Natasha says, an assignment starts the basics: immigration requirements. Most nations will not allow individuals to work between their borders without a visa. Things get more complicated if the individual is also bringing family with them as they relocate. Where will they live? Where will their children go to school? What about their old property? What about the bills? What about international drivers licenses? What if they have a pet? What about navigating cultural differences while trying to start in a new position, in a new place? Simply put by Clark: “It is not easy.”
Thus, the relocation industry is born. It is a relocation consultant’s job to plan every single aspect of the move, down to the last detail, so companies and individuals can feel protected and supported as they boldly go to do business in foreign lands.
A qualified global mobility specialist, Clark writes, will have relocated herself at some point in her career – if not globally, at least domestically. They will also have excellent people skills, an understanding of cultural differences and, ideally, foreign language skills.
Selecting the right global mobility services…
There are many ways a global mobility specialist or consultant can help employers streamline their globally mobile enterprises. Some of them are just the little things that individuals and their families will run into when they are working abroad. Otherwise, global mobility consultants and specialists tend to deal the most with three overarching obstacles: immigration, taxes and international employment law.
- Immigration law: Every nation in the world has its own bespoke immigration laws, and it is sometimes difficult for employers to know whether or not they are in compliance with all of them when they send their employees abroad. Immigration law specialists deal with work and entry authorizations, third-country visa applications, post-arrival follow-up, tracking expiry dates, advice on renewals, immigration compliance audits and even devising a global immigration policy for the employer’s future needs.
- Global mobility tax: Just as immigration laws differ between nations, so too do tax laws. It is important for employers to be in compliance with both domestic tax law and tax laws applying to their overseas enterprises. Moreover, global mobility tax is a changing landscape. Knowing how to navigate the shifting sands of international tax law often requires professional insight.
- International employment law: Does the average person know the minimum wage in China? If they live in China, very probably, but it can be harder for employers who are overseas and trying to expand operations to China to know offhand. Minimum wage is one of the many issues affected by international employment law. Other issues include global expansion of women’s rights, as well as changing data privacy laws. It is important for employers – and employees – to go in prepared to navigate two separate employment law systems as they prepare for international operations.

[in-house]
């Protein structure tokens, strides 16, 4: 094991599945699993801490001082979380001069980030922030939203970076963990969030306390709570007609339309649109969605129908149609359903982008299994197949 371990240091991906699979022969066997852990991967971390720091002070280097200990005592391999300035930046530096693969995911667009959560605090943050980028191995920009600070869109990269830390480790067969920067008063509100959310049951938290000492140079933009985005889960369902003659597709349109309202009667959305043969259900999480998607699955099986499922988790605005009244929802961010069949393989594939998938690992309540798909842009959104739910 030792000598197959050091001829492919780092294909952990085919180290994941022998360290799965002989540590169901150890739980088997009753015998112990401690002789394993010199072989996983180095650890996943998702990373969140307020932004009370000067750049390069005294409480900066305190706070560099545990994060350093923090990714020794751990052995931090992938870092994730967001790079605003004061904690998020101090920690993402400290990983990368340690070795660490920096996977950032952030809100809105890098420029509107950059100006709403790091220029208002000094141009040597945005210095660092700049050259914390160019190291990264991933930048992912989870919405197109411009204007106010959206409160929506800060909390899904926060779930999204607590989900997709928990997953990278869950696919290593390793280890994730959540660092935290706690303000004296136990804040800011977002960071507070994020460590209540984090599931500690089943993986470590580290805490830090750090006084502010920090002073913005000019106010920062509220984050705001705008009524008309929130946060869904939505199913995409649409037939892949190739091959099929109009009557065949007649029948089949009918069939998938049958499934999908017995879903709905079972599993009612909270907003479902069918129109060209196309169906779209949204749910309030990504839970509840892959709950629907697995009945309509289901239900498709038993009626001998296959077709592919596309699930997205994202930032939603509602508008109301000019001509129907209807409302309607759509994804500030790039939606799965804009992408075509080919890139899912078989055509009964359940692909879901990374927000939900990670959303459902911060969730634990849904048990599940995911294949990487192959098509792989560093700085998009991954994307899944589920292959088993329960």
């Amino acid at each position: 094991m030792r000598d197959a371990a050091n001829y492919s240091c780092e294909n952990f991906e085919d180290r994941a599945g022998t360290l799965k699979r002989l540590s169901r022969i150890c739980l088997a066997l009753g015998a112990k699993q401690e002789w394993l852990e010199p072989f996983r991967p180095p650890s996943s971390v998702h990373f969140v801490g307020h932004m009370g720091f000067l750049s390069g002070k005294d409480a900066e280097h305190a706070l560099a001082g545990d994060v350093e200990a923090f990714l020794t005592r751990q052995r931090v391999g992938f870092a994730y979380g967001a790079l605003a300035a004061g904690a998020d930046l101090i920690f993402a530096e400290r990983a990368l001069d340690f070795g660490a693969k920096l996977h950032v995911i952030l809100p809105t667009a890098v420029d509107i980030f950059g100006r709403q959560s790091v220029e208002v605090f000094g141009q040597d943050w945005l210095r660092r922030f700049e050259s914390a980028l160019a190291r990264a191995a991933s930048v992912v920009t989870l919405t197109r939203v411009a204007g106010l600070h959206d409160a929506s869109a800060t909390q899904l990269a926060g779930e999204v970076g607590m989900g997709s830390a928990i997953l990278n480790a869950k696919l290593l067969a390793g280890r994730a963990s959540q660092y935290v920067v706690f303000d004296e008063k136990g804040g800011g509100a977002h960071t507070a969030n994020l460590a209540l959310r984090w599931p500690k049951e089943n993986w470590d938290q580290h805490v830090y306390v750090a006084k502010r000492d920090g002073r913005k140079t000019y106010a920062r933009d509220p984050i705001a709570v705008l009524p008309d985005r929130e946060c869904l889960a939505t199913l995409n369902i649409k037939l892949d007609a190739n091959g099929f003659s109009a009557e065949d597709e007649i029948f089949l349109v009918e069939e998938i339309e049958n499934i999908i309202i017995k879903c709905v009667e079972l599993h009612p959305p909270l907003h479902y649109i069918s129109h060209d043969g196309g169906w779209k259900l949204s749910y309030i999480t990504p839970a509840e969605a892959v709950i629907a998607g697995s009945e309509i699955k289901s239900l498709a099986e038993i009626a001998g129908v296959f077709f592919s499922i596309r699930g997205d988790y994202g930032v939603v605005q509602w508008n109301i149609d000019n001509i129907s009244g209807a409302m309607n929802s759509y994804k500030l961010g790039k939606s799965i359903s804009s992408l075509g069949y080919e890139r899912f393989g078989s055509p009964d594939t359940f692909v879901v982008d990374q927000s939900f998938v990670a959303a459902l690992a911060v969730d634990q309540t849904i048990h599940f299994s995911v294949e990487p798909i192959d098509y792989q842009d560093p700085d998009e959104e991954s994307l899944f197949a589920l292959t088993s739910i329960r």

“Knowing how to navigate the shifting sands of international tax law often requires professional insight.”
Photo by Olu Eletu.
How do you know what opportunity is right for you?
Decisions to go abroad for work should be considered carefully. Potential relocation candidates should always make sure their employers have the right services to make the transition as smooth and beneficial as possible. Do they have a global mobility program set in place? Do they make use of global mobility experts? Do they have policies in place reflecting international immigration and tax law? Employees should make sure their employers will be taking care of them while they are pushing boundaries and exploring new opportunities with comprehensive healthcare insurance and support.
Meanwhile, potential relocation candidates should also do some research and make sure their potential destination is right for them. Will they be safe? Will they be able to enjoy themselves? Will their families be able to adapt? It is important to research and decide carefully.
Basic checklist for safe travels in other countries:
- Check the travel alerts/warnings: Always check in with the United States Department of State’s travel alerts and warnings for any potential dangers in your destination and follow its guidelines when you are making your final decision. You should reconsider an opportunity if it requires you to move to a country determined to be a travel risk by the United States Department of State. Elevated safety and security support should always be the number one priority.